I felt like I needed to write a proper review for this book, if for no other reason than to tell every single soul that could possibly read the words I'm writing that this is the absodamnlutely best series ever written within the genre of historical fiction. If you're looking to start reading historical fiction and have little experience with the genre, read this. If you're a longtime fan of medieval history and vikings and anything even slightly similar, read this. If you're intending to only ever read one historical fiction series, pick this one!

Northumbria. 866 AD. Osbert, second in line to the castle of Bebbanburg, is ten years old. For the first time since the infamous sack of Lindisfarne and the start of the Viking era, the barbarian Danes return to England to pillage and plunder to the full satisfaction of their greed. Osbert's elder brother is among the first to fall to the swords of the wicked pagans. And because of tradition set in stone among the great lords of Bebbanburg, Osbert must now give up his name for that of his dead brother. From this day, he is known as Uhtred Uhtredsson. Uhtred of Bebbanburg.

"There’s war between the gods, Uhtred, war between the Christian god and our gods, and when there is war in Asgard the gods make us fight for them on earth."

The Northumbrian army marches to take back the captured city of Eoferwic, resulting in a catastrophic defeat. The lord of Bebbanburg is slain in combat, and young Uhtred is captured by the Danes. He lives with the dangerous raiders from the north for years, and grows into adolescence under the watchful eye of Ragnar the Fearless. Thus begins a tale of the Saxon who becomes a Viking. Of the pagan who becomes a champion of Christendom. Of a man whose loyalties are forever torn. Of a man whose name is whispered in the ears of kings, is feared by warriors from all sides of the great war, and terrifies pious priests into making the sign of the Cross. Thus begins the tale of Uhtred.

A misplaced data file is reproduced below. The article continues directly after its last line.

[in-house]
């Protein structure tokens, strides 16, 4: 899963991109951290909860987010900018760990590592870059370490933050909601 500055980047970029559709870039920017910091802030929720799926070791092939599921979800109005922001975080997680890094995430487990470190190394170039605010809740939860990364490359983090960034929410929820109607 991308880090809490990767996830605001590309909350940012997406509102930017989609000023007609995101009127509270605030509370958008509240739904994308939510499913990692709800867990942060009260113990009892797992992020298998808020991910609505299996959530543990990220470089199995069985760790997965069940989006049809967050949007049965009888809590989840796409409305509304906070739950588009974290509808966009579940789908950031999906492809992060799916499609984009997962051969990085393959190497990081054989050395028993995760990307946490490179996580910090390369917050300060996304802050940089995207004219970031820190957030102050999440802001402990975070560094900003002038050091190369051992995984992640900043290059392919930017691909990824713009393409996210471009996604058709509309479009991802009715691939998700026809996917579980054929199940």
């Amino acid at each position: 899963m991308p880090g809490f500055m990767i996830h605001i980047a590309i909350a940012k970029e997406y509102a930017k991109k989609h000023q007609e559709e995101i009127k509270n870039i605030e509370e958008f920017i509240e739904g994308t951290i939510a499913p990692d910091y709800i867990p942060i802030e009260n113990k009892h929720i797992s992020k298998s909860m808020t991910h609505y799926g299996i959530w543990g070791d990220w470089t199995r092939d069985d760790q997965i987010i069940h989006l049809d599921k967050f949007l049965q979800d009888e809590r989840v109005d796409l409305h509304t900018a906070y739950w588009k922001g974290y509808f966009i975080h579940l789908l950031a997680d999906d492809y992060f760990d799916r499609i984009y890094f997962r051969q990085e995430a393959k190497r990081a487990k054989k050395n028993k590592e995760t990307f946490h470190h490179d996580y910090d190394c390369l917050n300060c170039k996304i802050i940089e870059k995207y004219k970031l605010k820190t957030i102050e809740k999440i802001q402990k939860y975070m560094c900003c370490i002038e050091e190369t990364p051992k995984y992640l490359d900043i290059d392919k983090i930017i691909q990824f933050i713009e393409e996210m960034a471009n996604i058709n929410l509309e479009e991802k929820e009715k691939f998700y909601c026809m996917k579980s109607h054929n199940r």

"Pride makes a man, it drives him, it is the shield wall around his reputation... Men die, they said, but reputation does not die."

Let's settle one thing here: Uhtred of Bebbanburg is the best protagonist I've ever encountered in fictional literature. All the amazing protagonists in the genres of fantasy and science fiction can go hide in a corner when this guy is around. His fierceness in both battle, love and faith has no match anywhere else, and his twin allegiances and friends on both sides of the main conflict turn him into a remarkably interesting person who is constantly doubting his own loyalty and identity.

That praise should say a whole lot about Cornwell's skills at characterisation, especially considering that Uhtred is not even my favourite character in this series. But there are tons of great characters hidden in every chapter of the book. From ruthless and bloodthirsty Norse warriors, to Saxon leaders with their ambitions exceeded only by their piety. From pagan witches to scheming priests. And from the lowliest of slaves on the Viking ships, to kings and princesses fighting for power. All of those are to be found on the pages of The Saxon Stories, alongside so many more.